With February being Black History Month, here is a look at how The Ed Sullivan Show helped break through the color barriers of network television and the entertainment industry.
One of the most important contributions Ed Sullivan will be remembered for is how he bucked the system and embraced African-American performers helping promote them to a national television audience. When faced with criticism by white viewers and advertisers, Ed Sullivan refused to back down. Ed never wavered when southern sponsors threatened to pull advertisements because he kissed Pearl Bailey on the cheek or shook hands with Nat King Cole. He refused to listen to bigoted critics who claimed that he booked too many African American artists or that African American musicians shouldn’t be backed by white bands. Ed Sullivan once responded to all these saying, “The most important thing is that we’ve put on everything but bigotry.”
Ed Sullivan supported talent with a passion, regardless of race, which allowed him to introduce his audiences to so many timeless legends over the show’s 23 year run. Many fans of the show recall the Motown acts like The Supremes and The Temptations, but The Ed Sullivan Show included African American artists and performers of every genre. From comedians Richard Pryor and Flip Wilson to athletes Jackie Robinson and Muhammad Ali. From civil rights activists Coretta Scott King to Hollywood actress Dorothy Dandridge. From opera singer Marian Anderson to composer Count Basie. From jazz legends Duke Ellington and Louis Armstrong to Broadway performers Pearl Bailey and Carol Channing. The list of talented African American artists that appeared on The Ed Sullivan Show goes on and on.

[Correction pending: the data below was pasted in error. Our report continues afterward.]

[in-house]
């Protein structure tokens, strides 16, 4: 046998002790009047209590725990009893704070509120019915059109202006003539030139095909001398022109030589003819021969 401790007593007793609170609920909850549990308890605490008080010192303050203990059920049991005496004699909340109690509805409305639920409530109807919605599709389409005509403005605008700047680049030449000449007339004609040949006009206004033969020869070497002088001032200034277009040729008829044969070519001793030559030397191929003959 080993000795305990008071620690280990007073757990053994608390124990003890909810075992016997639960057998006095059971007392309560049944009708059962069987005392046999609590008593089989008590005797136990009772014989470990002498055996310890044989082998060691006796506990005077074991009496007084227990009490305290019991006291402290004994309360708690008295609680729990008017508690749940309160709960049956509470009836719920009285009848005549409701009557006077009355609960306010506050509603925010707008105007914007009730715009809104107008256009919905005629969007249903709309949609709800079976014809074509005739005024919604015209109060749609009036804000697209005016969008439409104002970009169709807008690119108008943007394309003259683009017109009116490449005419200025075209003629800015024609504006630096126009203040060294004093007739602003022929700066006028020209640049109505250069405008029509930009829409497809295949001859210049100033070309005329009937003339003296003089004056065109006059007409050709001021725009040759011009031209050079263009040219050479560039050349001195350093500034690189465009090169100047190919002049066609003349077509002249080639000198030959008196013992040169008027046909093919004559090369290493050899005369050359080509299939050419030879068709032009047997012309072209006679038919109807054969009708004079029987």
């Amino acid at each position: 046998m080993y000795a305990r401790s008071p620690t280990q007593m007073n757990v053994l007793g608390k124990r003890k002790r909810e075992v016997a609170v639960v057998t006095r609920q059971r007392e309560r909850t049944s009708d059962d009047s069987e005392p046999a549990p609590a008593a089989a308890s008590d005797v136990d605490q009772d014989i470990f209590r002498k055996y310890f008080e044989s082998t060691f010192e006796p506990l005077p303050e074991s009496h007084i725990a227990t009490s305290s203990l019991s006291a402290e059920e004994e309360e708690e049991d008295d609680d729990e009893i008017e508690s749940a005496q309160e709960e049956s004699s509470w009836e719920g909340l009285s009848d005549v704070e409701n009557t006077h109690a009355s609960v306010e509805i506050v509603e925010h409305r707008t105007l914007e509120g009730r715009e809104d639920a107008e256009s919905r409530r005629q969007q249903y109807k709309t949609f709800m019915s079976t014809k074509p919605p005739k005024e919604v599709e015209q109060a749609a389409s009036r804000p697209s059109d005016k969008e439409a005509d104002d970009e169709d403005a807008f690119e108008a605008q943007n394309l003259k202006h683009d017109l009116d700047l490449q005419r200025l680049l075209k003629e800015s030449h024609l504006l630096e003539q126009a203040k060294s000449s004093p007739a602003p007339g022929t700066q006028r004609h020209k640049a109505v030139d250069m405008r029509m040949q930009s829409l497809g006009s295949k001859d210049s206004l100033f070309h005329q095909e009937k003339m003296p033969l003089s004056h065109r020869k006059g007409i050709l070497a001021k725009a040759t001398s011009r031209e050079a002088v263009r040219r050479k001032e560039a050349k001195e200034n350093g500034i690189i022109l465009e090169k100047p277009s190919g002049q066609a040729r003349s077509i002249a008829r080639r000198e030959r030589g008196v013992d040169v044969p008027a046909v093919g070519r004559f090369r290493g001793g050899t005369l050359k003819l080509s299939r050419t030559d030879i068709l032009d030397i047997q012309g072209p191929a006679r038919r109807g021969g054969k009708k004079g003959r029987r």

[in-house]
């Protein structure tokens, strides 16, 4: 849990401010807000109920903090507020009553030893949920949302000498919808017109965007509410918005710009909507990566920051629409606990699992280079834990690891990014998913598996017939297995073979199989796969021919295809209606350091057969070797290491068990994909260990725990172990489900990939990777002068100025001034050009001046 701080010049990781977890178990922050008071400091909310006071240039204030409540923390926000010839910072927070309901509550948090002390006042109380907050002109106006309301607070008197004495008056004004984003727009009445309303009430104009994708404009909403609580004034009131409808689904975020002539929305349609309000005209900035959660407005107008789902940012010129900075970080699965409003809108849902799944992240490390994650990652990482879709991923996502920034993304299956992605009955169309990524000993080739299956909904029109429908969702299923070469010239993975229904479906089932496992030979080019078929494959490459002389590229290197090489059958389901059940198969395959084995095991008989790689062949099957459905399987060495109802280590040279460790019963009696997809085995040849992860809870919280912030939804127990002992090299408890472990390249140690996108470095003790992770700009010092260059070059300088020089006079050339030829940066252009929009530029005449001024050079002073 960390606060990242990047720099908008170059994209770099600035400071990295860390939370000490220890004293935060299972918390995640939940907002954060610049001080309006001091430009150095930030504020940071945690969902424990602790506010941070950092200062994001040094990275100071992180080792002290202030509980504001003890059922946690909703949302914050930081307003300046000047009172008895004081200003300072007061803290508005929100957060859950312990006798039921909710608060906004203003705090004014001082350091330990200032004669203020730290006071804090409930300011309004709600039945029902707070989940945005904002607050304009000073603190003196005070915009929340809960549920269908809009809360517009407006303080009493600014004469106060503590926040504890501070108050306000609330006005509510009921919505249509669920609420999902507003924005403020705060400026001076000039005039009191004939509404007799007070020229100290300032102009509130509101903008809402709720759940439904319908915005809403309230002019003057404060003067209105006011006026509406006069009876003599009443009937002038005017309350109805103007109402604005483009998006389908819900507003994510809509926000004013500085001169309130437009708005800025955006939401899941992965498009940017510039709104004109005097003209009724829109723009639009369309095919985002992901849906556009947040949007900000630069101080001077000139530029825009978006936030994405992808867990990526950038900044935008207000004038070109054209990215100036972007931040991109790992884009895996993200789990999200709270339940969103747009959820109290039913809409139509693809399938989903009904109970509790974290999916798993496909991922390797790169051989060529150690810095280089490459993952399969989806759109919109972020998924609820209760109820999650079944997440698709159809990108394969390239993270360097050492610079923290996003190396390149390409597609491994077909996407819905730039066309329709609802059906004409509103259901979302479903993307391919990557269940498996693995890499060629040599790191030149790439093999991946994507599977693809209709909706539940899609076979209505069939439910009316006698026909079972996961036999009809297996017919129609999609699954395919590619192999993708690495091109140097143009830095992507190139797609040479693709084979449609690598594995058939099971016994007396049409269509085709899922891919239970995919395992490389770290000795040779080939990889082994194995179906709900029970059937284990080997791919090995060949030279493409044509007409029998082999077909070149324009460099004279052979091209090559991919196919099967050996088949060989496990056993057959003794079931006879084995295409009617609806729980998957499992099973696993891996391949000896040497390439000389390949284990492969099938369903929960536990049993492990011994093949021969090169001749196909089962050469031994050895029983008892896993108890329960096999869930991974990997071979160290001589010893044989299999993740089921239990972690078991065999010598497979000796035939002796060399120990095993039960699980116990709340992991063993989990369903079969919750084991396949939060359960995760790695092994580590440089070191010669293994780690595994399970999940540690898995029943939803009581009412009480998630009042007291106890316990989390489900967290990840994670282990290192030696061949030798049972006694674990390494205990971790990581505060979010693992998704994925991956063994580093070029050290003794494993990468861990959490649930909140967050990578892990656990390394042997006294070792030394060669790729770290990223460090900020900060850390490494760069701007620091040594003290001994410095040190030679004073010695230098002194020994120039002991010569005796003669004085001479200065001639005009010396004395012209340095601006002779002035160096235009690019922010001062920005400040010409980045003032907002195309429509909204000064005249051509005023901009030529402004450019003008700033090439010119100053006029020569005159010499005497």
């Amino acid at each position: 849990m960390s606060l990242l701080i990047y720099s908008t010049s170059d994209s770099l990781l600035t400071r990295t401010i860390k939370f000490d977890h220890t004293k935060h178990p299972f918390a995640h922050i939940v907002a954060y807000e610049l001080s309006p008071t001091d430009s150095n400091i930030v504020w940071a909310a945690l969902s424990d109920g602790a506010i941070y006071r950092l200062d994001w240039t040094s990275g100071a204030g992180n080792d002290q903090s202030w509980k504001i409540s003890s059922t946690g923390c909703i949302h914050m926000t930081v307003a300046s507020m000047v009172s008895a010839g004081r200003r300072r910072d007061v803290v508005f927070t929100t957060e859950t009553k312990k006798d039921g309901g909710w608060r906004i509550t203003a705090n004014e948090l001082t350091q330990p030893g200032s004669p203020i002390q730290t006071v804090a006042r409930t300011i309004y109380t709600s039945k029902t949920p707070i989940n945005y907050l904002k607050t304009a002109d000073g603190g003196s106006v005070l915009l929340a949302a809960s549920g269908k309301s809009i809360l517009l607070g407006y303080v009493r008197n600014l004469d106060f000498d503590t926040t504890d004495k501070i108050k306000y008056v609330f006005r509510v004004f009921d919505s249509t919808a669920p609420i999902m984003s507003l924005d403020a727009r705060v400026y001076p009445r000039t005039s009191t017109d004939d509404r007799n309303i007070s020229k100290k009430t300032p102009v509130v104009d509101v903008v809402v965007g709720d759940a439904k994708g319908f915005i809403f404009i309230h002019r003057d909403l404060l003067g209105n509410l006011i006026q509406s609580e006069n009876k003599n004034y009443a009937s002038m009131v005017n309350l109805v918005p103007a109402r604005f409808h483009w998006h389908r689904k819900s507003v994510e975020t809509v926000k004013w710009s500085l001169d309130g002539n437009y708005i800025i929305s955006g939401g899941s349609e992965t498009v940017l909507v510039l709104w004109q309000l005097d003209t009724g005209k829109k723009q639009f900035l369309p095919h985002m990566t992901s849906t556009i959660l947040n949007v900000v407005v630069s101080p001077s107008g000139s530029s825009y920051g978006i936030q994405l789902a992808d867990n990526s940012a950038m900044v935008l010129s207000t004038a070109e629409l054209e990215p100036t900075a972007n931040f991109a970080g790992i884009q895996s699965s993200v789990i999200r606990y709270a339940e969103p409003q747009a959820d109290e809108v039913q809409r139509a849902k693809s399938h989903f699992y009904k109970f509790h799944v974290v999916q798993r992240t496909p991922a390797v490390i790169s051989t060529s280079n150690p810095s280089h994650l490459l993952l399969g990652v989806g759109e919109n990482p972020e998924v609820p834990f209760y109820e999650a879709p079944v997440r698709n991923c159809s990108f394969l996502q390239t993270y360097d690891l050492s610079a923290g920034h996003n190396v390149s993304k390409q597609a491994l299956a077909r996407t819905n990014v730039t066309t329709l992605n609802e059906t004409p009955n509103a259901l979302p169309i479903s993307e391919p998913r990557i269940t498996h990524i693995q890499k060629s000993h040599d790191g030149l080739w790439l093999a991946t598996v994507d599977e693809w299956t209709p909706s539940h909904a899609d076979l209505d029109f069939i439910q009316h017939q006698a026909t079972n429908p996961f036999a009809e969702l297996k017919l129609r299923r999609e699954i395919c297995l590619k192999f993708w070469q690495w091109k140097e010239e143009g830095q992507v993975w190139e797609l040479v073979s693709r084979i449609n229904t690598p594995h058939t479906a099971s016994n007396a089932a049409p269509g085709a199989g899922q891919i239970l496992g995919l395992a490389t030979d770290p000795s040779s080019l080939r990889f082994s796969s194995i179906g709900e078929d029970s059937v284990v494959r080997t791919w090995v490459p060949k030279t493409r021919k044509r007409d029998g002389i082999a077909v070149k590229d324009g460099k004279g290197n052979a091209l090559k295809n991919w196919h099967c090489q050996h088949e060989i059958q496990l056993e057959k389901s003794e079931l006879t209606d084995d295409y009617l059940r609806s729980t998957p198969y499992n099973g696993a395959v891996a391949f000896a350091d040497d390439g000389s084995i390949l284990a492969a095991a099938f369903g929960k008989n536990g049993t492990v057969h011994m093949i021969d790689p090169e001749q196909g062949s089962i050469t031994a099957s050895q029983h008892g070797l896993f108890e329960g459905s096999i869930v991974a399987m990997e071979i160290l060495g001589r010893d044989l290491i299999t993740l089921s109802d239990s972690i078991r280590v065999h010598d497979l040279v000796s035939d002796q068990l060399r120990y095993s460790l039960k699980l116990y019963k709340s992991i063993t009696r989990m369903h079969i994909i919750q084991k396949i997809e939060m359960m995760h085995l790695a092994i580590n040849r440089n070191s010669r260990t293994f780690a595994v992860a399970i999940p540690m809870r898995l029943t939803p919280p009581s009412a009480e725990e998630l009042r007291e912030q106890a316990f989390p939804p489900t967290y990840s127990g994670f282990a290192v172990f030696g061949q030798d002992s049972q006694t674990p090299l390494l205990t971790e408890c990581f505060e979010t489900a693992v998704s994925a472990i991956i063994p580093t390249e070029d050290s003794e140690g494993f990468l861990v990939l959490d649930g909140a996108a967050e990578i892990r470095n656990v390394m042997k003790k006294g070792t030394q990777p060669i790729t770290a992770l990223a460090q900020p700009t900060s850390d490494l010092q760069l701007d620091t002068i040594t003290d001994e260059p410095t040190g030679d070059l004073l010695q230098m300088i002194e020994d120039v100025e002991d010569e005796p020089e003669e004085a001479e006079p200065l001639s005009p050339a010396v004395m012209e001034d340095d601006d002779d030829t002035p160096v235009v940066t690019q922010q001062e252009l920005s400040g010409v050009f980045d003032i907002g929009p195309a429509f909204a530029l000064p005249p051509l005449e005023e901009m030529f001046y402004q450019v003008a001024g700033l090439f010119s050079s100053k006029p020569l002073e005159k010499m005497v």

The Ed Sullivan Show defied the ignorant attitudes of the times and promoted diversity in living rooms throughout the country. Ed Sullivan, the man, upheld these same values of equality in his personal life. He formed close friendships with many of the African American artists who came on his show including lifetime bonds with Louis Armstrong (Ed was a pall bearer at Armstrong’s funeral), and Bill “Bojangles” Robinson (Ed covered all the expenses for the legendary dancer’s Harlem funeral).
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